The $99 EV Lease: Great Deals Are Out There if You Look Hard Enough

By · February 03, 2014

Smart ED

The Smart ED for $99 a month: Get 'em while they're hot. (Jim Motavalli photo)

If you look around, you may be able to find great lease deals on electric cars, especially if they’re 2013 leftovers.

It’s hard to beat the $99 a month for 36 months (with $900 down) I found for the 2013 Smart Fortwo Electric Drive (with the $80 per month battery assurance plus feature) at the dealership in Fairfield, Connecticut. That’s reduced from $139 a month and $999 down ($199 for the cabriolet model).

Three cars were in stock at the dealer. Sales consultant Mitch Clinton said he’d sold twice as many electric Smarts as gas versions (but he was only talking about moving two cars instead of one).

The Lowest Price, Ever

Mitsubishi has gone as low as $69 per month (for 24 months), with $2,100 down, on the 2013 I-MiEV, but dealers I talked to didn’t have any more 2013s in stock. A revamped 2015 model is coming in the spring.

Still, it’s hard to beat the purchase deal on the 2014 I-MiEV, because the $23,845 including shipping becomes just $16,345 after the federal tax credit. And although I-MiEVs have some serious shortcomings, there are real bargains to be had out there—one friend picked up a barely used one for a price in the mid-teens.

Paul Scott, the EV advocate who has sold 500 Nissan LEAFs at Nissan of Downtown Los Angeles, says he’s able to offer modest discounts on 2013 models. “We have about 25 left,” he said. He’d just leased a loaded car with the fast-charging option for $240 a month, which is what you’d pay for a base 2014 S without quick charging. Scott said that 90 to 95 percent of his customers were opting for lease deals.

The $139 LEAF—It'll Cost Ya

But you can go even lower on a base LEAF. With enough money down—a whopping $6,610.82—you can pay $139 a month instead of the advertised $199, according to Rebecca Lindsay of Connecticut’s D’Addario Nissan. Nissan also advertises $8,150 “cash back” on the $199 leases, but you won’t see any money. According to Lindsay, “This is what you would get as a tax credit if you were to finance or buy the LEAF.”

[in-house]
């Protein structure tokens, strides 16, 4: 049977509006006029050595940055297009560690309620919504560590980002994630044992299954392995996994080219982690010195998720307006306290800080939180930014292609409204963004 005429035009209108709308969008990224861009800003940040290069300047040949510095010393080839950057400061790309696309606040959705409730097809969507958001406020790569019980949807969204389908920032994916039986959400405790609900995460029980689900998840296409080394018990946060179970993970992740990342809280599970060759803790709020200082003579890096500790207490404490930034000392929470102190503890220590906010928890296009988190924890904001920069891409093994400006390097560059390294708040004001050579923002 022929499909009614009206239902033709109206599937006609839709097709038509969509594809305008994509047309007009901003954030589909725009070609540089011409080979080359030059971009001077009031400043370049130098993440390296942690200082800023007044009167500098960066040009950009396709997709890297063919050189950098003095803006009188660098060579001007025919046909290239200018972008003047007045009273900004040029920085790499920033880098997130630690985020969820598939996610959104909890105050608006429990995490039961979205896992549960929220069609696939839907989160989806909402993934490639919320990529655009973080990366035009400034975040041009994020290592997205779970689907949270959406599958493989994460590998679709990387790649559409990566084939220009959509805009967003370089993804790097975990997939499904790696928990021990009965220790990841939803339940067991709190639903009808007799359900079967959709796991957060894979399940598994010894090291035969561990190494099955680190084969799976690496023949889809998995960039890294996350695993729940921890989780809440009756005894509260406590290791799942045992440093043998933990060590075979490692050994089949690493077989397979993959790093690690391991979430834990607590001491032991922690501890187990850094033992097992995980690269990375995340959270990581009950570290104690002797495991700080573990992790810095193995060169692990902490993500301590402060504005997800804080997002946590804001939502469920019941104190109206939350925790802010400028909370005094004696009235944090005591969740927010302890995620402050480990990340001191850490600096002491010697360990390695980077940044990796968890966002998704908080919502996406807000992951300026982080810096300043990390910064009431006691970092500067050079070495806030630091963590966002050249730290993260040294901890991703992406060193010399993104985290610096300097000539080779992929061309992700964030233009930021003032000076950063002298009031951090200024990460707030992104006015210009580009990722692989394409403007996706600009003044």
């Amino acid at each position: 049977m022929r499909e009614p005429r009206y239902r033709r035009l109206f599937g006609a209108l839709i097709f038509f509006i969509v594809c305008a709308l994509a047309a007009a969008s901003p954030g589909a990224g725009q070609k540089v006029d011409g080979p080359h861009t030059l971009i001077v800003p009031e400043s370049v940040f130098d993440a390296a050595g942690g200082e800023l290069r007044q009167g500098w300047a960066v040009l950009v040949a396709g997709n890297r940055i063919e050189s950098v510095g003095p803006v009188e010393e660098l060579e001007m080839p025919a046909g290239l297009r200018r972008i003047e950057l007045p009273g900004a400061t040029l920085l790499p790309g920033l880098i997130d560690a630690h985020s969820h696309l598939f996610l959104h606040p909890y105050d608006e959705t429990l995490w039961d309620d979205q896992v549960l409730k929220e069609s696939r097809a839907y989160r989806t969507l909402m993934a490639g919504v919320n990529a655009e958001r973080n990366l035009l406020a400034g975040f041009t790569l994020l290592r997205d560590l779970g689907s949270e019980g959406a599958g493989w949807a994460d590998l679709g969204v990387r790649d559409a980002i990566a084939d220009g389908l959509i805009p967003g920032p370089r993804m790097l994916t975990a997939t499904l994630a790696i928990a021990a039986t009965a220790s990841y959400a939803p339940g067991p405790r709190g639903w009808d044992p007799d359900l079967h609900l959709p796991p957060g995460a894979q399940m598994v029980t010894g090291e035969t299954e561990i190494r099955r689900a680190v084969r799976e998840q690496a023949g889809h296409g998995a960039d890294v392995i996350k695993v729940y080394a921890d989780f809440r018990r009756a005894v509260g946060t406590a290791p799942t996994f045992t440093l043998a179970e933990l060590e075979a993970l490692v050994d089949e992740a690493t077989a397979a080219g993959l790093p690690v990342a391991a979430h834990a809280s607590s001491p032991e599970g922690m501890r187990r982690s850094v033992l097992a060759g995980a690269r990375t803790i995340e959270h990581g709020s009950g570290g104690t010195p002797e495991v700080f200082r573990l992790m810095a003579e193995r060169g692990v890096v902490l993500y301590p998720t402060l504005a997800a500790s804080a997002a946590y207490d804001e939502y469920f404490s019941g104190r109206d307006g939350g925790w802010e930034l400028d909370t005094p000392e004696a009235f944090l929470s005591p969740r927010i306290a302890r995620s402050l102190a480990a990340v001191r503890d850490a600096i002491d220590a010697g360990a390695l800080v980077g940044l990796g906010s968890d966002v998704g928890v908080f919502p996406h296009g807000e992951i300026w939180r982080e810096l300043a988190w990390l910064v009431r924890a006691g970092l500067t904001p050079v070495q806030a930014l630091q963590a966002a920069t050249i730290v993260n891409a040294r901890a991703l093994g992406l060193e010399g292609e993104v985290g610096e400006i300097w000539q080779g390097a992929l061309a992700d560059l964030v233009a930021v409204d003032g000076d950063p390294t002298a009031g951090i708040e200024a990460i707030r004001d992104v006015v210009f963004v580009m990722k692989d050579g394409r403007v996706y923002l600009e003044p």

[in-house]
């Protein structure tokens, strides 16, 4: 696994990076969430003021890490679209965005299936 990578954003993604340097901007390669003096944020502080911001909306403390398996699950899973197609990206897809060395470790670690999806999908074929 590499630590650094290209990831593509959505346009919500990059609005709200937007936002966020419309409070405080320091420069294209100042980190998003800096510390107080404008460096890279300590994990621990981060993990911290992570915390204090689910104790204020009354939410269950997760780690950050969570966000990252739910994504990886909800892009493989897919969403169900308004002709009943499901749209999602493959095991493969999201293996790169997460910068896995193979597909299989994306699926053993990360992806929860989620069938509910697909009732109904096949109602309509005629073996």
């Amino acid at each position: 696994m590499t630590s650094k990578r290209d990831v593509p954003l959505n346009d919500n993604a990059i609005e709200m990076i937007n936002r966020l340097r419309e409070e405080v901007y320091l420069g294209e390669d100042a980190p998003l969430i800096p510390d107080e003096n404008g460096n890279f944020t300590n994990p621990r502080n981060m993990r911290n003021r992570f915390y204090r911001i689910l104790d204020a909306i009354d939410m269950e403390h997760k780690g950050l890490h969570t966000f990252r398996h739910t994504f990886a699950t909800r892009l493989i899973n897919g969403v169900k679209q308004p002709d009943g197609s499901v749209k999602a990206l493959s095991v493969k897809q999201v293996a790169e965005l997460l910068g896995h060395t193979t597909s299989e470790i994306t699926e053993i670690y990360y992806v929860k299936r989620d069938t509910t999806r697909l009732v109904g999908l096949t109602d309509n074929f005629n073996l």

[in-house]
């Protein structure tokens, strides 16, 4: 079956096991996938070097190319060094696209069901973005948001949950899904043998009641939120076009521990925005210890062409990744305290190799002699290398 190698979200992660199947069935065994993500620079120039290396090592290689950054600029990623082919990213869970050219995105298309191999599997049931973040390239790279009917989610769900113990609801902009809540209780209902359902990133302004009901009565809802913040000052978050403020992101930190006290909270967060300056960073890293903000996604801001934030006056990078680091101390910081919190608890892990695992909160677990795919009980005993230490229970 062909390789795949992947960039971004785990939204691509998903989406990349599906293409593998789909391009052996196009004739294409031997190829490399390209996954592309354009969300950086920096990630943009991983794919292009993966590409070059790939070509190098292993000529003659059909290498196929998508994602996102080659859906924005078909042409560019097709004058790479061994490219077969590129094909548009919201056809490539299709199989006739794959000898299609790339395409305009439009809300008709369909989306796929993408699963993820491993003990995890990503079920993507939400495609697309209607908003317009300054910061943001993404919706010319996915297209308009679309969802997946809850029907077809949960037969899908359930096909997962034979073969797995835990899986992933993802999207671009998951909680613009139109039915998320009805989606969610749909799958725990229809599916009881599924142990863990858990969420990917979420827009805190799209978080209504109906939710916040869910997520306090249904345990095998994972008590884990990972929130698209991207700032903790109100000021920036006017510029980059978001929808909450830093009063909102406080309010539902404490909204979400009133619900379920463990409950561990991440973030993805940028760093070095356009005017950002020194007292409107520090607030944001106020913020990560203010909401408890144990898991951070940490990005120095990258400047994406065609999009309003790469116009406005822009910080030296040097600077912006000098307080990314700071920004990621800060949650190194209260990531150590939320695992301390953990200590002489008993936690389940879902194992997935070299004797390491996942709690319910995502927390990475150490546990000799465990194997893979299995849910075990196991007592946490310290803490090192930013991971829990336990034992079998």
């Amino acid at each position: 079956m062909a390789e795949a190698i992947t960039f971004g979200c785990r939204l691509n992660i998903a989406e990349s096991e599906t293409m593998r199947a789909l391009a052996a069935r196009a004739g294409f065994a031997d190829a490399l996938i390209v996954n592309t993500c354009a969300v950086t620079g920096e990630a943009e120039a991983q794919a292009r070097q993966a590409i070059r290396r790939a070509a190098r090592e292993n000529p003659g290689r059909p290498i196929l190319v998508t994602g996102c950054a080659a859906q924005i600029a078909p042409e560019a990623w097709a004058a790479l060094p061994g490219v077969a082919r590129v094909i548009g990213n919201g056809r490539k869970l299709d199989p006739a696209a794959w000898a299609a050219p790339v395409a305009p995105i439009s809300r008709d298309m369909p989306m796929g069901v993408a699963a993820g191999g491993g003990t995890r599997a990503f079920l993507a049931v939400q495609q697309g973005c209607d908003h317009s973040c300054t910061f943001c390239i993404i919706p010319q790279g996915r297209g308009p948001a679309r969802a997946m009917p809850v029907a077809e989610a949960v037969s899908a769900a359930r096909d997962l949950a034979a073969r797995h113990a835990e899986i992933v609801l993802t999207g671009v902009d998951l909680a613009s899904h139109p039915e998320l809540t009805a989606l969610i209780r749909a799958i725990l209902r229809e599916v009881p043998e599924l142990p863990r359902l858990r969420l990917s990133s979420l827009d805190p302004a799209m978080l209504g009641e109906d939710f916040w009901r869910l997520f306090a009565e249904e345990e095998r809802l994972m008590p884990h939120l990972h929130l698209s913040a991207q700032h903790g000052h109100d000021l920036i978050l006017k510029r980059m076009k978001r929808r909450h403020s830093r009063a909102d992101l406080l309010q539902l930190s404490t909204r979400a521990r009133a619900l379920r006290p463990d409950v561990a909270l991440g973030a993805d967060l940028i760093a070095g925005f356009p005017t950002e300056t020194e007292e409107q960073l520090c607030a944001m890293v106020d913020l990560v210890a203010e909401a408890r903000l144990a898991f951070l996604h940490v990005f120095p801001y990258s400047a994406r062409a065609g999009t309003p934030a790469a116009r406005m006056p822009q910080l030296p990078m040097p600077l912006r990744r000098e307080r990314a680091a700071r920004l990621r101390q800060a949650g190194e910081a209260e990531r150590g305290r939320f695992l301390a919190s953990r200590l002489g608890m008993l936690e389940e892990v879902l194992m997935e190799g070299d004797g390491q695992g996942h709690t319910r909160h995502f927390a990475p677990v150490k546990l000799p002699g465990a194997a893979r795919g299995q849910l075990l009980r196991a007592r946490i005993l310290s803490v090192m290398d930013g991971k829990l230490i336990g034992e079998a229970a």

A number of quality EVs are now available for that same $199 a month, including the Chevrolet Spark. The Spark has proven popular, so it might be hard to find any leftovers, plus they're only sold in California and Oregon. The Fiat 500e is $239 a month, and for $259 (with no down payment) you can get a Honda Fit with a garage charger included.

Elon's Fuzzy Math

Elon Musk, CEO of Tesla Motors, says he can get you into a Model S for less than $500 a month, but he’s talking about a net cost after all your savings from free Supercharger electricity and the like. The actual lease payment is $1,199 for the top-of-the-line 85-kWh model, and $1,051 for the 60-kWh model. And, of course, through a deal with US Bank and Wells Fargo, you can finance a Model S with 10 percent down.

New to EVs? Start here

  1. Seven Things To Know About Buying a Plug-In Car
    A few simple tips before you visit the dealership.
  2. Incentives for Plug-in Hybrids and Electric Cars
    Take advantage of credits and rebates to reduce EV costs.
  3. Buying Your First Home EV Charger
    You'll want a home charger. Here's how to buy the right one.